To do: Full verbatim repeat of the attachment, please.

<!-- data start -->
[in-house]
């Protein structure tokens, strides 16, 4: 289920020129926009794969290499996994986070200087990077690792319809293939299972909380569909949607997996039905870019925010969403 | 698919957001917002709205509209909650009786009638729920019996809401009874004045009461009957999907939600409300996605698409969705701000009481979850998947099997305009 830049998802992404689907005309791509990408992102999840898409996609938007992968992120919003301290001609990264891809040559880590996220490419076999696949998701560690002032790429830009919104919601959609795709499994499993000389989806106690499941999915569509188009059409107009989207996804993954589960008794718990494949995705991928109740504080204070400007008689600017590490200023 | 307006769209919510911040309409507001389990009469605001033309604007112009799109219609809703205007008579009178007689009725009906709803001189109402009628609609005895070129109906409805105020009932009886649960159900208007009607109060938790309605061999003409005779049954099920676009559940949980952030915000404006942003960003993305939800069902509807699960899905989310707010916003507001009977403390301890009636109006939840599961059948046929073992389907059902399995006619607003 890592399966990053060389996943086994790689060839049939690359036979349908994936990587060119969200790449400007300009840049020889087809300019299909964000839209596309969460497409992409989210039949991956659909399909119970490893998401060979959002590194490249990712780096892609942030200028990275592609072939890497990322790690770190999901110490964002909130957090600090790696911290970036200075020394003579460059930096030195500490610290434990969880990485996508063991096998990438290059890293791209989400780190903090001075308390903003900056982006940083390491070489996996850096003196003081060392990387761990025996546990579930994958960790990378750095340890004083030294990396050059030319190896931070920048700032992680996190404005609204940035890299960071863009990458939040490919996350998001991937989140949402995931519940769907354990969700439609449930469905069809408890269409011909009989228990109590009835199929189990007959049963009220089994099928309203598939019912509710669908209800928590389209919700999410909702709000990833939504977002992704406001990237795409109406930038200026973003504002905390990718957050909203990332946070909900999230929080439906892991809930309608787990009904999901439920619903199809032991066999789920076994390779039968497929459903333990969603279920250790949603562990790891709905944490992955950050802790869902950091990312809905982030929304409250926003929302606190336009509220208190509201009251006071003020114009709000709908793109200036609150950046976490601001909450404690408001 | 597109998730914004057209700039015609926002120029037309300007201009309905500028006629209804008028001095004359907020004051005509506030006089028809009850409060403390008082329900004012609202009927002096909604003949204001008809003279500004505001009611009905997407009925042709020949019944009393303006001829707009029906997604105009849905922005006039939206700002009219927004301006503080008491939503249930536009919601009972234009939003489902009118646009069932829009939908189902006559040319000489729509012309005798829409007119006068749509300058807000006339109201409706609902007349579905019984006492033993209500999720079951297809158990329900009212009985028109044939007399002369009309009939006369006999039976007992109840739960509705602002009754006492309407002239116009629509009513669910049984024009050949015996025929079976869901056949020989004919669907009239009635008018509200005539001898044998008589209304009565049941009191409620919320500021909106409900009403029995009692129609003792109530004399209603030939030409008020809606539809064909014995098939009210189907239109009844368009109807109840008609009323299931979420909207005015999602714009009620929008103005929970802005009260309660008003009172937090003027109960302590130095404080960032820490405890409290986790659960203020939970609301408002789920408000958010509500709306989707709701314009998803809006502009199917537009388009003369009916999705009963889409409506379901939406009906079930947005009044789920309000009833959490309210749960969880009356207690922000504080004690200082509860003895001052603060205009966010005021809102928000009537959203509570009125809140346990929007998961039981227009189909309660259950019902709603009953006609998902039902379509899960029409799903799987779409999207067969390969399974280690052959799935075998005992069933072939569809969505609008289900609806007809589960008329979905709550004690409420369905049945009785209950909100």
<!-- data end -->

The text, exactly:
[in-house]
């Protein structure tokens, strides 16, 4: 289920020129926009794969290499996994986070200087990077690792319809293939299972909380569909949607997996039905870019925010969403 | 698919957001917002709205509209909650009786009638729920019996809401009874004045009461009957999907939600409300996605698409969705701000009481979850998947099997305009 830049998802992404689907005309791509990408992102999840898409996609938007992968992120919003301290001609990264891809040559880590996220490419076999696949998701560690002032790429830009919104919601959609795709499994499993000389989806106690499941999915569509188009059409107009989207996804993954589960008794718990494949995705991928109740504080204070400007008689600017590490200023 | 307006769209919510911040309409507001389990009469605001033309604007112009799109219609809703205007008579009178007689009725009906709803001189109402009628609609005895070129109906409805105020009932009886649960159900208007009607109060938790309605061999003409005779049954099920676009559940949980952030915000404006942003960003993305939800069902509807699960899905989310707010916003507001009977403390301890009636109006939840599961059948046929073992389907059902399995006619607003 890592399966990053060389996943086994790689060839049939690359036979349908994936990587060119969200790449400007300009840049020889087809300019299909964000839209596309969460497409992409989210039949991956659909399909119970490893998401060979959002590194490249990712780096892609942030200028990275592609072939890497990322790690770190999901110490964002909130957090600090790696911290970036200075020394003579460059930096030195500490610290434990969880990485996508063991096998990438290059890293791209989400780190903090001075308390903003900056982006940083390491070489996996850096003196003081060392990387761990025996546990579930994958960790990378750095340890004083030294990396050059030319190896931070920048700032992680996190404005609204940035890299960071863009990458939040490919996350998001991937989140949402995931519940769907354990969700439609449930469905069809408890269409011909009989228990109590009835199929189990007959049963009220089994099928309203598939019912509710669908209800928590389209919700999410909702709000990833939504977002992704406001990237795409109406930038200026973003504002905390990718957050909203990332946070909900999230929080439906892991809930309608787990009904999901439920619903199809032991066999789920076994390779039968497929459903333990969603279920250790949603562990790891709905944490992955950050802790869902950091990312809905982030929304409250926003929302606190336009509220208190509201009251006071003020114009709000709908793109200036609150950046976490601001909450404690408001 | 597109998730914004057209700039015609926002120029037309300007201009309905500028006629209804008028001095004359907020004051005509506030006089028809009850409060403390008082329900004012609202009927002096909604003949204001008809003279500004505001009611009905997407009925042709020949019944009393303006001829707009029906997604105009849905922005006039939206700002009219927004301006503080008491939503249930536009919601009972234009939003489902009118646009069932829009939908189902006559040319000489729509012309005798829409007119006068749509300058807000006339109201409706609902007349579905019984006492033993209500999720079951297809158990329900009212009985028109044939007399002369009309009939006369006999039976007992109840739960509705602002009754006492309407002239116009629509009513669910049984024009050949015996025929079976869901056949020989004919669907009239009635008018509200005539001898044998008589209304009565049941009191409620919320500021909106409900009403029995009692129609003792109530004399209603030939030409008020809606539809064909014995098939009210189907239109009844368009109807109840008609009323299931979420909207005015999602714009009620929008103005929970802005009260309660008003009172937090003027109960302590130095404080960032820490405890409290986790659960203020939970609301408002789920408000958010509500709306989707709701314009998803809006502009199917537009388009003369009916999705009963889409409506379901939406009906079930947005009044789920309000009833959490309210749960969880009356207690922000504080004690200082509860003895001052603060205009966010005021809102928000009537959203509570009125809140346990929007998961039981227009189909309660259950019902709603009953006609998902039902379509899960029409799903799987779409999207067969390969399974280690052959799935075998005992069933072939569809969505609008289900609806007809589960008329979905709550004690409420369905049945009785209950909100």